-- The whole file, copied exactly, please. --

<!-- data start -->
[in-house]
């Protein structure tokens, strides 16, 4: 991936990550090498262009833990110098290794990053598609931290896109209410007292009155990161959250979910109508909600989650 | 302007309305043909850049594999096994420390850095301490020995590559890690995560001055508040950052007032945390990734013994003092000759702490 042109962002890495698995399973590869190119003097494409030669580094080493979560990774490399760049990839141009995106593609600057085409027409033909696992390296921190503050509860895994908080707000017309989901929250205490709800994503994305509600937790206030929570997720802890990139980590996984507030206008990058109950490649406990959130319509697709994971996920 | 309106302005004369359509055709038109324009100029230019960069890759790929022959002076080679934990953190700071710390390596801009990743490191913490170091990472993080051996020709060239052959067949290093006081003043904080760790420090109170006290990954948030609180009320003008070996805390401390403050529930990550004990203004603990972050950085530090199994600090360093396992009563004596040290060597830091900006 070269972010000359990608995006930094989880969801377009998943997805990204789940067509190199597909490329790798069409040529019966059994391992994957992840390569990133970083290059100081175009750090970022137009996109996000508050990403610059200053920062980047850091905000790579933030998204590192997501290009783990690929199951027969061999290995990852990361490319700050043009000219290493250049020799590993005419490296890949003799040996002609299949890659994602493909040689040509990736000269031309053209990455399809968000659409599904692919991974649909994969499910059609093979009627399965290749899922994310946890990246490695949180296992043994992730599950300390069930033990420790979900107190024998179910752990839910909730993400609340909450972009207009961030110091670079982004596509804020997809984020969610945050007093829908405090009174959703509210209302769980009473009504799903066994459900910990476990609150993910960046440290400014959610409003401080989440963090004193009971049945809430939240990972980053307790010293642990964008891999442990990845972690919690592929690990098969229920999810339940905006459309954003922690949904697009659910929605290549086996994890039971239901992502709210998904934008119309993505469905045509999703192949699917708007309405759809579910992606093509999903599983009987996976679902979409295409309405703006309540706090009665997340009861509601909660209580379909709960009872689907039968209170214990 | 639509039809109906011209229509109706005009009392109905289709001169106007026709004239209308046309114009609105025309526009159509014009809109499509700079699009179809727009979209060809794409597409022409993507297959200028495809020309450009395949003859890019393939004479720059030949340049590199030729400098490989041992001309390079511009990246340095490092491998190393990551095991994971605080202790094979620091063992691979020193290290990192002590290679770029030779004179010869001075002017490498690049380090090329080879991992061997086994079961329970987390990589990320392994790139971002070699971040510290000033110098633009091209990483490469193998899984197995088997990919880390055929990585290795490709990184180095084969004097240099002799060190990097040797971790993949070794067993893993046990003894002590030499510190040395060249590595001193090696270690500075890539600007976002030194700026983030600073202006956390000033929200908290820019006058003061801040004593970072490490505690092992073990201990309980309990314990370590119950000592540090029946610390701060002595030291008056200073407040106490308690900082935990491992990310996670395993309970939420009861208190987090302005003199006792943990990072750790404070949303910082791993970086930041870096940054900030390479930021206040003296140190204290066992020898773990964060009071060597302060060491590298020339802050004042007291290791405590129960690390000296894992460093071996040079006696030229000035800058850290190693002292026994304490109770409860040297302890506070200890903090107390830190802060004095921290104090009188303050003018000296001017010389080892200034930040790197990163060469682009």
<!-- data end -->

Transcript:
[in-house]
């Protein structure tokens, strides 16, 4: 991936990550090498262009833990110098290794990053598609931290896109209410007292009155990161959250979910109508909600989650 | 302007309305043909850049594999096994420390850095301490020995590559890690995560001055508040950052007032945390990734013994003092000759702490 042109962002890495698995399973590869190119003097494409030669580094080493979560990774490399760049990839141009995106593609600057085409027409033909696992390296921190503050509860895994908080707000017309989901929250205490709800994503994305509600937790206030929570997720802890990139980590996984507030206008990058109950490649406990959130319509697709994971996920 | 309106302005004369359509055709038109324009100029230019960069890759790929022959002076080679934990953190700071710390390596801009990743490191913490170091990472993080051996020709060239052959067949290093006081003043904080760790420090109170006290990954948030609180009320003008070996805390401390403050529930990550004990203004603990972050950085530090199994600090360093396992009563004596040290060597830091900006 070269972010000359990608995006930094989880969801377009998943997805990204789940067509190199597909490329790798069409040529019966059994391992994957992840390569990133970083290059100081175009750090970022137009996109996000508050990403610059200053920062980047850091905000790579933030998204590192997501290009783990690929199951027969061999290995990852990361490319700050043009000219290493250049020799590993005419490296890949003799040996002609299949890659994602493909040689040509990736000269031309053209990455399809968000659409599904692919991974649909994969499910059609093979009627399965290749899922994310946890990246490695949180296992043994992730599950300390069930033990420790979900107190024998179910752990839910909730993400609340909450972009207009961030110091670079982004596509804020997809984020969610945050007093829908405090009174959703509210209302769980009473009504799903066994459900910990476990609150993910960046440290400014959610409003401080989440963090004193009971049945809430939240990972980053307790010293642990964008891999442990990845972690919690592929690990098969229920999810339940905006459309954003922690949904697009659910929605290549086996994890039971239901992502709210998904934008119309993505469905045509999703192949699917708007309405759809579910992606093509999903599983009987996976679902979409295409309405703006309540706090009665997340009861509601909660209580379909709960009872689907039968209170214990 | 639509039809109906011209229509109706005009009392109905289709001169106007026709004239209308046309114009609105025309526009159509014009809109499509700079699009179809727009979209060809794409597409022409993507297959200028495809020309450009395949003859890019393939004479720059030949340049590199030729400098490989041992001309390079511009990246340095490092491998190393990551095991994971605080202790094979620091063992691979020193290290990192002590290679770029030779004179010869001075002017490498690049380090090329080879991992061997086994079961329970987390990589990320392994790139971002070699971040510290000033110098633009091209990483490469193998899984197995088997990919880390055929990585290795490709990184180095084969004097240099002799060190990097040797971790993949070794067993893993046990003894002590030499510190040395060249590595001193090696270690500075890539600007976002030194700026983030600073202006956390000033929200908290820019006058003061801040004593970072490490505690092992073990201990309980309990314990370590119950000592540090029946610390701060002595030291008056200073407040106490308690900082935990491992990310996670395993309970939420009861208190987090302005003199006792943990990072750790404070949303910082791993970086930041870096940054900030390479930021206040003296140190204290066992020898773990964060009071060597302060060491590298020339802050004042007291290791405590129960690390000296894992460093071996040079006696030229000035800058850290190693002292026994304490109770409860040297302890506070200890903090107390830190802060004095921290104090009188303050003018000296001017010389080892200034930040790197990163060469682009």